I have a rule – when I hit the next to last book in a contracted series, I immediately force myself to start plotting the next series. Mind you, at this point I’ve already been thinking/worrying/obsessing about it for a while. Because we romance authors don’t get the luxury of churning out a single book a year anymore (SO sad I missed those days. I mean, I’m sad that I missed the days of limo and champagne book tours, but I’m more sad about having to work so super duper fast). When I first pubbed in 2010, I did write 1 book a year. I thought that was quite the accomplishment. Boy, was I wrong!
So although I’m contracted through 2017, it is time to take the next strategic career leap. Not because it is a New Year, but because I’ll need to have the next series sold by the time I start writing the last book in my current series. And that brings us to my
whine rant topic for today. Some authors – ones who are by far more awesome than me – can work on more than one project at a time. I try very religiously to not do that. I never want to risk any duplication in voice, or god forbid, dialogue.
I’m literally 7,000 words into book 3 of my Naked Men series. Still somewhat hazy about who the H/H are and getting a feel for them. But now my attention is split. Because last weekend I started sketching out the new series. A whole new set of four heroes, four heroines, which equals eight plot arcs, eight different personalities, eight different conflicts, and to top it all of, an arc for the series. My goal is to come up with blurbs for these books in the next week. I thought I had all the characters defined.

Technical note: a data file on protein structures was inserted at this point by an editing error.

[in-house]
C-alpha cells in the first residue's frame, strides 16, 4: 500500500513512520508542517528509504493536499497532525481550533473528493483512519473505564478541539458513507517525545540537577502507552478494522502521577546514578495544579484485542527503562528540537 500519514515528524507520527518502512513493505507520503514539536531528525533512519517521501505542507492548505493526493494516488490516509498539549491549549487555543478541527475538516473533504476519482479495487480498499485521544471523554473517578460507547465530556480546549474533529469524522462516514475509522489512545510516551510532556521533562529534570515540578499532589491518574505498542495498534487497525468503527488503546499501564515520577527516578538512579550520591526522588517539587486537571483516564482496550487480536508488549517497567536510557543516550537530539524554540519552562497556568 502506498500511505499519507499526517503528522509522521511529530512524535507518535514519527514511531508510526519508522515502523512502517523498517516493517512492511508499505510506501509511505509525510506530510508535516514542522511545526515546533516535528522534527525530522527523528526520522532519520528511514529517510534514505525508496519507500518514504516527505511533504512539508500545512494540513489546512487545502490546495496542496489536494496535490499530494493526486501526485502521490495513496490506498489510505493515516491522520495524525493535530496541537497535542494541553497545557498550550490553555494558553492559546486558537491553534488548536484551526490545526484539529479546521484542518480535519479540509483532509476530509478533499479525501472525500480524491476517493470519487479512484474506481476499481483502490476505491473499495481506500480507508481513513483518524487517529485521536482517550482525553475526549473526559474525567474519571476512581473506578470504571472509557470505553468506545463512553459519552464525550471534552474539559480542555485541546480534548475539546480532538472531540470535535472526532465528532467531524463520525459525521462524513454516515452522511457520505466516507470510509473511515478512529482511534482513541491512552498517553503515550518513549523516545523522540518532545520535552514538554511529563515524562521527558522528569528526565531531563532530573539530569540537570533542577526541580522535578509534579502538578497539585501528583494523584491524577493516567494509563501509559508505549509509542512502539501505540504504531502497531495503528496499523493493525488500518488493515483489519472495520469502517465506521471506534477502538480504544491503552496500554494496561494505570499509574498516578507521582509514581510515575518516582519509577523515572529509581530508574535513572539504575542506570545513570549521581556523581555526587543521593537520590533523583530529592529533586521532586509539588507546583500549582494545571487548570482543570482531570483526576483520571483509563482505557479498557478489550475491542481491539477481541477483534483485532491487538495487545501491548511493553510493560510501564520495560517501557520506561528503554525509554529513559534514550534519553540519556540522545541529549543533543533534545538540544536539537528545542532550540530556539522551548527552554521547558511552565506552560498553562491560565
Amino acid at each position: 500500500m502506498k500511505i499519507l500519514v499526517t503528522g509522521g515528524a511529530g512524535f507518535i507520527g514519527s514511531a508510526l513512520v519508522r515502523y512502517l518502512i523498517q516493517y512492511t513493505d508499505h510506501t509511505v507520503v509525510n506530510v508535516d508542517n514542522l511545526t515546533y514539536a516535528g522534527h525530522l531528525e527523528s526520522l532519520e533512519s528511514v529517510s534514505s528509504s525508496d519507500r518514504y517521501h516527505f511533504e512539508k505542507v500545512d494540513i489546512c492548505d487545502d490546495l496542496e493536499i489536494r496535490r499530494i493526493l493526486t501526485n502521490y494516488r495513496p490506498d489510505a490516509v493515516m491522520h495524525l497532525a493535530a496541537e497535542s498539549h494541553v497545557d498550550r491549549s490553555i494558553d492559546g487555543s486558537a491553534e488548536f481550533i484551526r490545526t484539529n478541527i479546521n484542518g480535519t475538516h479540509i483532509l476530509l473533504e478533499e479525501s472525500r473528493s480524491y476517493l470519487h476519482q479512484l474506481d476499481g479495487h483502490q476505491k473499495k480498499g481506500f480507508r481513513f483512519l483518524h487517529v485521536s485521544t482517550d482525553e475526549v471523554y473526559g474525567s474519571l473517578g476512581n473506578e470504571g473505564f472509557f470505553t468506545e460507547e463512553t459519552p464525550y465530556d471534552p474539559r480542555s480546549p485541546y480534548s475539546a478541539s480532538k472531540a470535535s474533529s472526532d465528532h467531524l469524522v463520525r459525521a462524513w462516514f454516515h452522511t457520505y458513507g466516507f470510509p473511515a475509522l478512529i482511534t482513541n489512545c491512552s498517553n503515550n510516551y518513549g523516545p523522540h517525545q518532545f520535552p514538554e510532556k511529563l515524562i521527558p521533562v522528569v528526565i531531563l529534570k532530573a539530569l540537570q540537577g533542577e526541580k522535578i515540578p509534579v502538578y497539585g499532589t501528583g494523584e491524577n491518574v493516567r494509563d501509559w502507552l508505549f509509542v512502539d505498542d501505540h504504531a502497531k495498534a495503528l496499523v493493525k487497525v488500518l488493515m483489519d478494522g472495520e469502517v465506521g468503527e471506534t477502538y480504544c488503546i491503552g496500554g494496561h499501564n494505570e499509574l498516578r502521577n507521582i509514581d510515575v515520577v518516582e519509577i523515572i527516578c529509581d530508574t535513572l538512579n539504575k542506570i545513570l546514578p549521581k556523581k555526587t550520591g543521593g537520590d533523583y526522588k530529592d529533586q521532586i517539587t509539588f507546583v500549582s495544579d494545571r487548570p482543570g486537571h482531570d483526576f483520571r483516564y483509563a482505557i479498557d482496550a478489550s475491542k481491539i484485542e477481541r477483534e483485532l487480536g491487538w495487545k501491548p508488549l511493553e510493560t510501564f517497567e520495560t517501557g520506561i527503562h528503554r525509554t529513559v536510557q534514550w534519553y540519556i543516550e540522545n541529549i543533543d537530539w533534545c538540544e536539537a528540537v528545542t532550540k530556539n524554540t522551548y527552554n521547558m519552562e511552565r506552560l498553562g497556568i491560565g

And then I thought about the PNR series I started right before I sold to Carina. Thought about how I already have 40k written in it, and it would be so much easier to shop than writing 20k from scratch on this other series in the midst of writing my, uh, contracted book. I pulled out all my notes. Skimmed through the whole WIP. Something I haven’t though at all about since 1/17/12. What did I discover? That one of the heroes in that series was an ex-soldier turned cook. Which is exactly the same thing I had just come up with as a brilliant and fresh idea for this other, ostensibly brand new series.
Crap. Crap on toast. I didn’t even remember that. If, in a perfect world, both these series sell, it would be either simultaneously or back to back. Either way, it’d be impossible to leave that in both books. I’m convinced it happened because of my split concentration. I was running so many possible plot threads through my mind, while also trying to concentrate on solidifying the new-to-me characters in my current book, that my brain folded in on itself. Yes. That is a thing.
Do I stop plotting now? Nope. I’m stuck in this timeline of getting things done. I just have to be ever more vigilant about keeping ideas original. Checking everything three times. Not to mention doing my very best to do as little dual writing as possible. How do you guys do it? Just hold your breath and hope for the best? Never cross plotting schedules no matter what? Help!